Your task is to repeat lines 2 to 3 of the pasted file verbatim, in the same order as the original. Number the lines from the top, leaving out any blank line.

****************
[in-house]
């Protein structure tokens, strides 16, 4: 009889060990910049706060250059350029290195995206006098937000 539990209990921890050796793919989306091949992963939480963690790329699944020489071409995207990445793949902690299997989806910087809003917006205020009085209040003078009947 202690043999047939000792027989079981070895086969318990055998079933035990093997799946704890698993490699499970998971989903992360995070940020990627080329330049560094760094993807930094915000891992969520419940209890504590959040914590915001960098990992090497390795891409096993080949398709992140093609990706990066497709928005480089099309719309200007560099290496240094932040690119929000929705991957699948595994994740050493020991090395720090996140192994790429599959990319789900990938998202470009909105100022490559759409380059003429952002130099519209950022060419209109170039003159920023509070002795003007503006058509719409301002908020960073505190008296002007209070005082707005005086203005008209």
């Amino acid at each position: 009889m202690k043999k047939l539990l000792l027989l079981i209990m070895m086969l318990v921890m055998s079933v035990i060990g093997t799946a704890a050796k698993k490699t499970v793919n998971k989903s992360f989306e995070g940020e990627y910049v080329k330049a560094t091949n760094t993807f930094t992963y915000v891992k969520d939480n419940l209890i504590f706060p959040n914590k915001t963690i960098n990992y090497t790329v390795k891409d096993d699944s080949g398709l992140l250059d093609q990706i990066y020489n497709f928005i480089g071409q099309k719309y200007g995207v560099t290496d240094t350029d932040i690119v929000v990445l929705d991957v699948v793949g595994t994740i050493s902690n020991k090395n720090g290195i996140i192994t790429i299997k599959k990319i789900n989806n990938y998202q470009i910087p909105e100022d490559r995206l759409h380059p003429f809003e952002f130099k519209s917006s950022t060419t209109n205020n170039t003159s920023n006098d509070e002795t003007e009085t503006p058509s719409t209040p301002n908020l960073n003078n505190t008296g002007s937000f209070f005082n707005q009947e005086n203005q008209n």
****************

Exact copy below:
């Protein structure tokens, strides 16, 4: 009889060990910049706060250059350029290195995206006098937000 539990209990921890050796793919989306091949992963939480963690790329699944020489071409995207990445793949902690299997989806910087809003917006205020009085209040003078009947 202690043999047939000792027989079981070895086969318990055998079933035990093997799946704890698993490699499970998971989903992360995070940020990627080329330049560094760094993807930094915000891992969520419940209890504590959040914590915001960098990992090497390795891409096993080949398709992140093609990706990066497709928005480089099309719309200007560099290496240094932040690119929000929705991957699948595994994740050493020991090395720090996140192994790429599959990319789900990938998202470009909105100022490559759409380059003429952002130099519209950022060419209109170039003159920023509070002795003007503006058509719409301002908020960073505190008296002007209070005082707005005086203005008209």
């Amino acid at each position: 009889m202690k043999k047939l539990l000792l027989l079981i209990m070895m086969l318990v921890m055998s079933v035990i060990g093997t799946a704890a050796k698993k490699t499970v793919n998971k989903s992360f989306e995070g940020e990627y910049v080329k330049a560094t091949n760094t993807f930094t992963y915000v891992k969520d939480n419940l209890i504590f706060p959040n914590k915001t963690i960098n990992y090497t790329v390795k891409d096993d699944s080949g398709l992140l250059d093609q990706i990066y020489n497709f928005i480089g071409q099309k719309y200007g995207v560099t290496d240094t350029d932040i690119v929000v990445l929705d991957v699948v793949g595994t994740i050493s902690n020991k090395n720090g290195i996140i192994t790429i299997k599959k990319i789900n989806n990938y998202q470009i910087p909105e100022d490559r995206l759409h380059p003429f809003e952002f130099k519209s917006s950022t060419t209109n205020n170039t003159s920023n006098d509070e002795t003007e009085t503006p058509s719409t209040p301002n908020l960073n003078n505190t008296g002007s937000f209070f005082n707005q009947e005086n203005q008209n």